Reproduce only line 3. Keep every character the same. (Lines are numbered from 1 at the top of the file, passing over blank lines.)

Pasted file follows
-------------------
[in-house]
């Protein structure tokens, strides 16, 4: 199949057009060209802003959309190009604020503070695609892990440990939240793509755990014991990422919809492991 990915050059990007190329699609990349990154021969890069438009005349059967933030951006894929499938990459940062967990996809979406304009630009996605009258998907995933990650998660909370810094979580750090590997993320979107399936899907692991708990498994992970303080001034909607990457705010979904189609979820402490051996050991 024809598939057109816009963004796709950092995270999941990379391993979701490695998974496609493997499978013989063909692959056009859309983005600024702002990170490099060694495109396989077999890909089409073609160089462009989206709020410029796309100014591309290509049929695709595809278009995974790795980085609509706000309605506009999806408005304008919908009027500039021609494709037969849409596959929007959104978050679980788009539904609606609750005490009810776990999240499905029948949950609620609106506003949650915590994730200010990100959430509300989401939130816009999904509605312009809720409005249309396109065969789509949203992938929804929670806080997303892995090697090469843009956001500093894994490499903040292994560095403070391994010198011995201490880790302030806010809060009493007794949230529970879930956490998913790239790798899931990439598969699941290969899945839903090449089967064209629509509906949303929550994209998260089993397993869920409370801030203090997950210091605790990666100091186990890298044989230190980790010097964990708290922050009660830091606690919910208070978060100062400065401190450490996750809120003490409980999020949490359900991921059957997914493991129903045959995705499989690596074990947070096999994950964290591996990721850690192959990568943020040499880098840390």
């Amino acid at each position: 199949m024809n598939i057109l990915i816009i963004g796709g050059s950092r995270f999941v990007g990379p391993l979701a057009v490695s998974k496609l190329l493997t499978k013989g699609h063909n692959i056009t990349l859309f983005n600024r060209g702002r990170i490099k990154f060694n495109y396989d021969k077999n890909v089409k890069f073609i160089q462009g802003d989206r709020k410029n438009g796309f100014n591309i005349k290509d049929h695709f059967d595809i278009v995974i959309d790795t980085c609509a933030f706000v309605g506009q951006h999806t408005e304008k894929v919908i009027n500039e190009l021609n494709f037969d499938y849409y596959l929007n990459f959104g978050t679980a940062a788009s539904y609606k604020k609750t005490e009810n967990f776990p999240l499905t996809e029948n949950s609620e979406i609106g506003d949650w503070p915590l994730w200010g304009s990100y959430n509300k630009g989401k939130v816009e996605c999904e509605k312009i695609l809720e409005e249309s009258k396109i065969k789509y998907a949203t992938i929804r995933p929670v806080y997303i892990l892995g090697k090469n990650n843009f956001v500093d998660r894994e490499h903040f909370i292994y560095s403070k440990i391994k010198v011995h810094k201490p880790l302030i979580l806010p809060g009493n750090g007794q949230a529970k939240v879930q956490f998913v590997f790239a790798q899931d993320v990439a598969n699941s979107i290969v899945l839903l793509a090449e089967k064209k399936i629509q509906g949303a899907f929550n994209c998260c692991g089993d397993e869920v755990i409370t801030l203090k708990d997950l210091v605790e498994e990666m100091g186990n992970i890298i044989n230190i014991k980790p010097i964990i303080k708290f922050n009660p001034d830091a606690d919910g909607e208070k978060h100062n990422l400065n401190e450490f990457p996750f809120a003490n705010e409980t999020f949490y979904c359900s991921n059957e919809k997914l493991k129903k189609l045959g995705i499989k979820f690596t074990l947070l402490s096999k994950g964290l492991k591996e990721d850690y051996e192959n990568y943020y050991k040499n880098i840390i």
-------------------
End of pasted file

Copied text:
């Amino acid at each position: 199949m024809n598939i057109l990915i816009i963004g796709g050059s950092r995270f999941v990007g990379p391993l979701a057009v490695s998974k496609l190329l493997t499978k013989g699609h063909n692959i056009t990349l859309f983005n600024r060209g702002r990170i490099k990154f060694n495109y396989d021969k077999n890909v089409k890069f073609i160089q462009g802003d989206r709020k410029n438009g796309f100014n591309i005349k290509d049929h695709f059967d595809i278009v995974i959309d790795t980085c609509a933030f706000v309605g506009q951006h999806t408005e304008k894929v919908i009027n500039e190009l021609n494709f037969d499938y849409y596959l929007n990459f959104g978050t679980a940062a788009s539904y609606k604020k609750t005490e009810n967990f776990p999240l499905t996809e029948n949950s609620e979406i609106g506003d949650w503070p915590l994730w200010g304009s990100y959430n509300k630009g989401k939130v816009e996605c999904e509605k312009i695609l809720e409005e249309s009258k396109i065969k789509y998907a949203t992938i929804r995933p929670v806080y997303i892990l892995g090697k090469n990650n843009f956001v500093d998660r894994e490499h903040f909370i292994y560095s403070k440990i391994k010198v011995h810094k201490p880790l302030i979580l806010p809060g009493n750090g007794q949230a529970k939240v879930q956490f998913v590997f790239a790798q899931d993320v990439a598969n699941s979107i290969v899945l839903l793509a090449e089967k064209k399936i629509q509906g949303a899907f929550n994209c998260c692991g089993d397993e869920v755990i409370t801030l203090k708990d997950l210091v605790e498994e990666m100091g186990n992970i890298i044989n230190i014991k980790p010097i964990i303080k708290f922050n009660p001034d830091a606690d919910g909607e208070k978060h100062n990422l400065n401190e450490f990457p996750f809120a003490n705010e409980t999020f949490y979904c359900s991921n059957e919809k997914l493991k129903k189609l045959g995705i499989k979820f690596t074990l947070l402490s096999k994950g964290l492991k591996e990721d850690y051996e192959n990568y943020y050991k040499n880098i840390i």